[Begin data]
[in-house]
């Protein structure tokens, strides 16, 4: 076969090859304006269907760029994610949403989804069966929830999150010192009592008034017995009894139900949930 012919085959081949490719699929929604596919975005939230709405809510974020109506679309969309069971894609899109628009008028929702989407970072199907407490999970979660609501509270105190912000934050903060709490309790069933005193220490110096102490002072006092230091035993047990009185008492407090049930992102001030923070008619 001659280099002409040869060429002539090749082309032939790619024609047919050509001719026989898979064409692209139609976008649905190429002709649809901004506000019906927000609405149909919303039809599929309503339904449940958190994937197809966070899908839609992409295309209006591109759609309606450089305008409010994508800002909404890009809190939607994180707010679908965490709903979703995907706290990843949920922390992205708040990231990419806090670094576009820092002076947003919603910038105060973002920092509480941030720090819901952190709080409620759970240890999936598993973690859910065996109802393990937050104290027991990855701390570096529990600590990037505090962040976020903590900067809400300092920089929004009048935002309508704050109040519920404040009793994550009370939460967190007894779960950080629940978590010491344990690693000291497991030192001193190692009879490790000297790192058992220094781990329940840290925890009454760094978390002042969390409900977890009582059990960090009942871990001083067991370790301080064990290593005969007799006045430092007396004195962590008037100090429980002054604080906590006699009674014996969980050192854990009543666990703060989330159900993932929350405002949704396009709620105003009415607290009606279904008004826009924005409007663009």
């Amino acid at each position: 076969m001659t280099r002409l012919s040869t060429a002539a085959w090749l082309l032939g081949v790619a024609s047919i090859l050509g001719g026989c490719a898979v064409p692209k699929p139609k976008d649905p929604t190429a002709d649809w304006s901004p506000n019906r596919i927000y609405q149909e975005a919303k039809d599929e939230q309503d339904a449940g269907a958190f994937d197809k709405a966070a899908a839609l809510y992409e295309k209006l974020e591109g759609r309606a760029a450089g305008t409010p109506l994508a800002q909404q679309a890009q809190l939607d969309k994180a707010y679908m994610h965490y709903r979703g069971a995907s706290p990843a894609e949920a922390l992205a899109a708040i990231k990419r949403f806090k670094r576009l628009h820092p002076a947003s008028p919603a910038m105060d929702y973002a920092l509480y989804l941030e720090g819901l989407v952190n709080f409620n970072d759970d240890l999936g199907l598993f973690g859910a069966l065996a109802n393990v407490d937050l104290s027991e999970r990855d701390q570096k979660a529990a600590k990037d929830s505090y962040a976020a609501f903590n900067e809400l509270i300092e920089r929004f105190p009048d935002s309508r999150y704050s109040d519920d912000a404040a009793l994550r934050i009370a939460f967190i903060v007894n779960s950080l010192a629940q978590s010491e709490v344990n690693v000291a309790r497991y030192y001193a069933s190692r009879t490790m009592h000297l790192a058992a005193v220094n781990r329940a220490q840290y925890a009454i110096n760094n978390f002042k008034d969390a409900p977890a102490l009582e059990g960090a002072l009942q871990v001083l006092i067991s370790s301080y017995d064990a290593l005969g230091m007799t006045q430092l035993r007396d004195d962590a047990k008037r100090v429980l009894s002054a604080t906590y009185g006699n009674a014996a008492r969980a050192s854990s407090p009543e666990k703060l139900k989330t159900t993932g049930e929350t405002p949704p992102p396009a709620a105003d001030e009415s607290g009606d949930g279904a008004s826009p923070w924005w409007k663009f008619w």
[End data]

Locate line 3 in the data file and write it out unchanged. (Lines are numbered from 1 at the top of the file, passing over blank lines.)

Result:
């Amino acid at each position: 076969m001659t280099r002409l012919s040869t060429a002539a085959w090749l082309l032939g081949v790619a024609s047919i090859l050509g001719g026989c490719a898979v064409p692209k699929p139609k976008d649905p929604t190429a002709d649809w304006s901004p506000n019906r596919i927000y609405q149909e975005a919303k039809d599929e939230q309503d339904a449940g269907a958190f994937d197809k709405a966070a899908a839609l809510y992409e295309k209006l974020e591109g759609r309606a760029a450089g305008t409010p109506l994508a800002q909404q679309a890009q809190l939607d969309k994180a707010y679908m994610h965490y709903r979703g069971a995907s706290p990843a894609e949920a922390l992205a899109a708040i990231k990419r949403f806090k670094r576009l628009h820092p002076a947003s008028p919603a910038m105060d929702y973002a920092l509480y989804l941030e720090g819901l989407v952190n709080f409620n970072d759970d240890l999936g199907l598993f973690g859910a069966l065996a109802n393990v407490d937050l104290s027991e999970r990855d701390q570096k979660a529990a600590k990037d929830s505090y962040a976020a609501f903590n900067e809400l509270i300092e920089r929004f105190p009048d935002s309508r999150y704050s109040d519920d912000a404040a009793l994550r934050i009370a939460f967190i903060v007894n779960s950080l010192a629940q978590s010491e709490v344990n690693v000291a309790r497991y030192y001193a069933s190692r009879t490790m009592h000297l790192a058992a005193v220094n781990r329940a220490q840290y925890a009454i110096n760094n978390f002042k008034d969390a409900p977890a102490l009582e059990g960090a002072l009942q871990v001083l006092i067991s370790s301080y017995d064990a290593l005969g230091m007799t006045q430092l035993r007396d004195d962590a047990k008037r100090v429980l009894s002054a604080t906590y009185g006699n009674a014996a008492r969980a050192s854990s407090p009543e666990k703060l139900k989330t159900t993932g049930e929350t405002p949704p992102p396009a709620a105003d001030e009415s607290g009606d949930g279904a008004s826009p923070w924005w409007k663009f008619w």